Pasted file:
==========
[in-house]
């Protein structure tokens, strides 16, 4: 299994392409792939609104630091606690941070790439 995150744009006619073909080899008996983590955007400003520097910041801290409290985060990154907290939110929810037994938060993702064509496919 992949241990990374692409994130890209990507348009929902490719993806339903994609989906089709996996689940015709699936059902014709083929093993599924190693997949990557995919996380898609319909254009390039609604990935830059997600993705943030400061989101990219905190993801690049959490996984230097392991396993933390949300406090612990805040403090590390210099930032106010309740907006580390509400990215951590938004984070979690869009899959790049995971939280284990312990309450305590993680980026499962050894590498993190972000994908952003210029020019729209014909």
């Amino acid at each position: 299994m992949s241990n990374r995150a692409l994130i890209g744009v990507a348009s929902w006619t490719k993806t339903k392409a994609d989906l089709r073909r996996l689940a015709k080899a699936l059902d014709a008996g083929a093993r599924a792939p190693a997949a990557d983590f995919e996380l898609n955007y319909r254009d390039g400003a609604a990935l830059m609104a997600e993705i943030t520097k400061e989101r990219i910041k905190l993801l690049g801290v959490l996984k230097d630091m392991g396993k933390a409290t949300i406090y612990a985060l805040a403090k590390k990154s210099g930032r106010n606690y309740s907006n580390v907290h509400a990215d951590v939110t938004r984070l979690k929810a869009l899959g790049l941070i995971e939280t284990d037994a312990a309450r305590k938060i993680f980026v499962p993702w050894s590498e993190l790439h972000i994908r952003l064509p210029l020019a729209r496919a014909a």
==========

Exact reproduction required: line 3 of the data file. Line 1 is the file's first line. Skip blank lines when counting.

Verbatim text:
């Amino acid at each position: 299994m992949s241990n990374r995150a692409l994130i890209g744009v990507a348009s929902w006619t490719k993806t339903k392409a994609d989906l089709r073909r996996l689940a015709k080899a699936l059902d014709a008996g083929a093993r599924a792939p190693a997949a990557d983590f995919e996380l898609n955007y319909r254009d390039g400003a609604a990935l830059m609104a997600e993705i943030t520097k400061e989101r990219i910041k905190l993801l690049g801290v959490l996984k230097d630091m392991g396993k933390a409290t949300i406090y612990a985060l805040a403090k590390k990154s210099g930032r106010n606690y309740s907006n580390v907290h509400a990215d951590v939110t938004r984070l979690k929810a869009l899959g790049l941070i995971e939280t284990d037994a312990a309450r305590k938060i993680f980026v499962p993702w050894s590498e993190l790439h972000i994908r952003l064509p210029l020019a729209r496919a014909a």